So somebody's lying and predictably, Robert Scheer is siding with the BBC, which, you remember, was stridently against the war in Iraq and chastised by one of its own correspondents for slanting its reports.

Talking Points does not know the truth in this matter. We don't know, but we have no reason to doubt the mission's original report. However, if it turns out that the U.S. military is lying, it will be a terrible scandal.

But what if Scheer is wrong, and the BBC's report is fallacious? What happens then? What will The Los Angeles Times do?

Now, The New York Times, as you may know, is in the middle of a huge scandal because of this Jason Blair guy. He was allowed to fabricate stories because the editors were blinded by his skin color and refused to supervise him.

Now The L.A.Times could lose credibility as well if they're lead columnist turns out to be a provable propagandist. Nowhere in his column does Scheer do any original reporting. He just assumes the USA is lying, and the BBC is telling the truth. That's a dangerous game to play, and The Los Angeles Times should at least run a counter-column on the issue, but they never do that. The L.A. Times is extremely left wing in its editorial presentation.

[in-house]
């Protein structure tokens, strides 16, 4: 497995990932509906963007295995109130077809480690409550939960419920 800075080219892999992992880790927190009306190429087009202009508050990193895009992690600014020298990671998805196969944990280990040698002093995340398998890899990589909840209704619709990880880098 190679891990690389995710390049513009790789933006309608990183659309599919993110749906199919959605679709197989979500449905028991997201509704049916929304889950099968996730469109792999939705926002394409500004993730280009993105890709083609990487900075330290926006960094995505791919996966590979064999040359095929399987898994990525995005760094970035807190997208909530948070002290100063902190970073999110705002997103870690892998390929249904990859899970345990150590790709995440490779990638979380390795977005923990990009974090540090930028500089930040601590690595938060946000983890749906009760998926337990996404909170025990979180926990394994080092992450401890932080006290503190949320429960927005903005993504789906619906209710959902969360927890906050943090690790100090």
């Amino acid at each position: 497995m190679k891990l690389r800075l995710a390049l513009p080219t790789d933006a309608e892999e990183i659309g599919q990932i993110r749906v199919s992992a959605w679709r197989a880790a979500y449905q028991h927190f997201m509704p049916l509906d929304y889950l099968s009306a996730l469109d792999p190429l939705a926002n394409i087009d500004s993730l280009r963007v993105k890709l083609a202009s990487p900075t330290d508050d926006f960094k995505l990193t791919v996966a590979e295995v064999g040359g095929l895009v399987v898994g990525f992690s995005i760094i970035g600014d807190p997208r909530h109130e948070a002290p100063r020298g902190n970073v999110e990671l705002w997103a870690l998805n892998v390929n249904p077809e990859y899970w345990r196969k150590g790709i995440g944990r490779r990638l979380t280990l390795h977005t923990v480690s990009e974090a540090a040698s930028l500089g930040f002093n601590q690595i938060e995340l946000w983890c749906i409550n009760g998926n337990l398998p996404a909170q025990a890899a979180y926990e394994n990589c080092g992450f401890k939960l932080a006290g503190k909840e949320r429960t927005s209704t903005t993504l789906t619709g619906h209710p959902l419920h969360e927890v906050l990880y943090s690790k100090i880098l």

Once again, we don't know the truth of the matter, but it is unfair to call the Bush administration liars unless you have proof. The L.A.Times op-ed page believes that a BBC report is all it needs to call the Private Lynch rescue bogus. We were skeptical of the source and of Scheer's anti-American motives, but we do hope the unassailable truth will emerge soon.

And that's The Memo.

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Next Rescue: Uncovering the Truth

Ellis Henican

May 18, 2003

No wonder Jessica Lynch has amnesia.

The story of her dramatic capture and rescue has just gotten a whole lot weirder, even for a 19-year-old Army private who says she can't remember a thing.

And she may not be the only one with memory problems about the war in Iraq. The Pentagon is also having trouble recalling what happened over there.

Was Jessica shot?

Was she stabbed?

Was she slapped around by brutal Iraqi interrogators?

Was she freed in a daring rescue by Army Rangers and Navy Seals, who braved enemy fire as they stormed a heavily guarded hospital in Nasiriyah and choppered young Jessica away?